Anti-inflammatory medications used for children’s Crohn’s disease can change the components of their gut microbiome, yet may not fully restore the microbial balance.
Anti-inflammatory treatment for children’s Crohn’s disease alters the components of their gut microbiome but does not fully restore the microbial balance.
According to findings published in Cell Host and Microbiome, researchers from the Perelman School of Medicine at the University of Pennsylvania analyzed the fecal samples of 90 children with Crohn’s disease and 26 healthy children to determine the effect of Crohn’s disease treatment on their gut microbiome.
The researchers studied the patients’ enteral nutrition or anti TNFa antibodies to find the full complement and dynamics of bacteria, fungi, archaea, and viruses during treatment.
Over the eight-week treatment period, the researchers determined each Crohn’s disease treatment had a different effect on the gut microbial community. They discovered that antibiotics suppressed bacterial growth but seemed to facilitate the growth of fungi. Formula diets decreased Crohn’s disease symptoms and reduced inflammation; however, the diet did not correct the unbalanced bacterial population in the microbiome. Immunosuppressant therapy caused inflammation and bacterial dysbiosis to decrease, but fungal dysbiosis continued.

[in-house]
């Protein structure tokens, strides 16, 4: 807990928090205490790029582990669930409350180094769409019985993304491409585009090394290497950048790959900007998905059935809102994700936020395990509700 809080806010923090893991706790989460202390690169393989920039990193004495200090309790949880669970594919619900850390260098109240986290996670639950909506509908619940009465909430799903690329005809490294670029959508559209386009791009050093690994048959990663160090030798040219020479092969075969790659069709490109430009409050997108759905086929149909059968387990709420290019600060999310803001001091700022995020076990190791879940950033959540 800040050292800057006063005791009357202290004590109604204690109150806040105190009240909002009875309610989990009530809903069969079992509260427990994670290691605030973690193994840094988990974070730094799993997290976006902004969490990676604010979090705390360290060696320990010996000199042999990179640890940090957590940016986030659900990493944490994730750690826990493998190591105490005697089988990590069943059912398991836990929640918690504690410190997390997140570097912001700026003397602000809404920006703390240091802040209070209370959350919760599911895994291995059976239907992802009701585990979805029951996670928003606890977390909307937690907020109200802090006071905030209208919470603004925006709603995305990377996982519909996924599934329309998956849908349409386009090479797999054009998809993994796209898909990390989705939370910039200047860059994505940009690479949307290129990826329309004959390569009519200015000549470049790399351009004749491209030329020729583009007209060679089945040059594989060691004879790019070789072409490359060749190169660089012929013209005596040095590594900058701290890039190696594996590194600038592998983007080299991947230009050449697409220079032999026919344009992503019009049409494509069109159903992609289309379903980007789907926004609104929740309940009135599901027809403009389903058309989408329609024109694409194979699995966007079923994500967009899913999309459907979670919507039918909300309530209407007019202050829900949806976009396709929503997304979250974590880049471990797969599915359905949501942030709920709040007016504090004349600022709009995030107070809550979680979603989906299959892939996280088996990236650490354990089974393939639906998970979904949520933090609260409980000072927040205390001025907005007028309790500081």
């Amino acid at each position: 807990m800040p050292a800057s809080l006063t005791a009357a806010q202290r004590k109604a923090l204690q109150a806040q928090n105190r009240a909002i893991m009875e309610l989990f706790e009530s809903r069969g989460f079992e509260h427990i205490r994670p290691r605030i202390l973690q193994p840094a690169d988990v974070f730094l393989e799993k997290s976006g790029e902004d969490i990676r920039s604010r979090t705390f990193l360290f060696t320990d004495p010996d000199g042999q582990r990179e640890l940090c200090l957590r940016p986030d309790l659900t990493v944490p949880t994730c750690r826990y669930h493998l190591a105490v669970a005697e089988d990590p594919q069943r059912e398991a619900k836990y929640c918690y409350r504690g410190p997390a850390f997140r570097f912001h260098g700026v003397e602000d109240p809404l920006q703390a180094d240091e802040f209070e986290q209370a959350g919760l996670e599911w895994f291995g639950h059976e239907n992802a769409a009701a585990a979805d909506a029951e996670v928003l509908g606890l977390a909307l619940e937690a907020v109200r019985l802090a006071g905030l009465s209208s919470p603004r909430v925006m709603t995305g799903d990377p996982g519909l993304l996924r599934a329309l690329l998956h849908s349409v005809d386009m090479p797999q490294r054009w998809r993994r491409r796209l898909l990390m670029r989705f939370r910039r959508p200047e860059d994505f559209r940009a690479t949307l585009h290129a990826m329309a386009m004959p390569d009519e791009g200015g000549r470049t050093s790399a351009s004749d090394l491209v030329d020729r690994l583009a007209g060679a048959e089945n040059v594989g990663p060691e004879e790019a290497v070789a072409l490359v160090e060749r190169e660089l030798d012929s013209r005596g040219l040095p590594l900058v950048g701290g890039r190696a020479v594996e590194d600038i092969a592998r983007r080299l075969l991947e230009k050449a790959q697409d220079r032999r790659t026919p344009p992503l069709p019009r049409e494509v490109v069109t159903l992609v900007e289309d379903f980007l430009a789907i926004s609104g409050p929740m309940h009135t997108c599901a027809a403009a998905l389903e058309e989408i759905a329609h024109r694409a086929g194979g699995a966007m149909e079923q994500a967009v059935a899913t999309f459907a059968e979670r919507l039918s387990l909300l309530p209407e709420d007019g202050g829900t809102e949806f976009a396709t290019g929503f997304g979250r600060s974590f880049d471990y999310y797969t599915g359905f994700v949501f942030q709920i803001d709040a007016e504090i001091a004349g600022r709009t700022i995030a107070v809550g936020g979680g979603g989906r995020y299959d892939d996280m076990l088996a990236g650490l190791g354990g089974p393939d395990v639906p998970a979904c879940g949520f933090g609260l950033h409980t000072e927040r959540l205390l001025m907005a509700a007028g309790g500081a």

“The formula based diet helped the children to improve their symptoms and inflammation despite making the microbiota initially more dysbiotic,” co senior author Gary Wu, MD, a professor of Gastroenterology, explained in a press release. “This is an intriguing finding implying that it may not be necessary to completely restore a healthy microbiome to provide a beneficial effect.”
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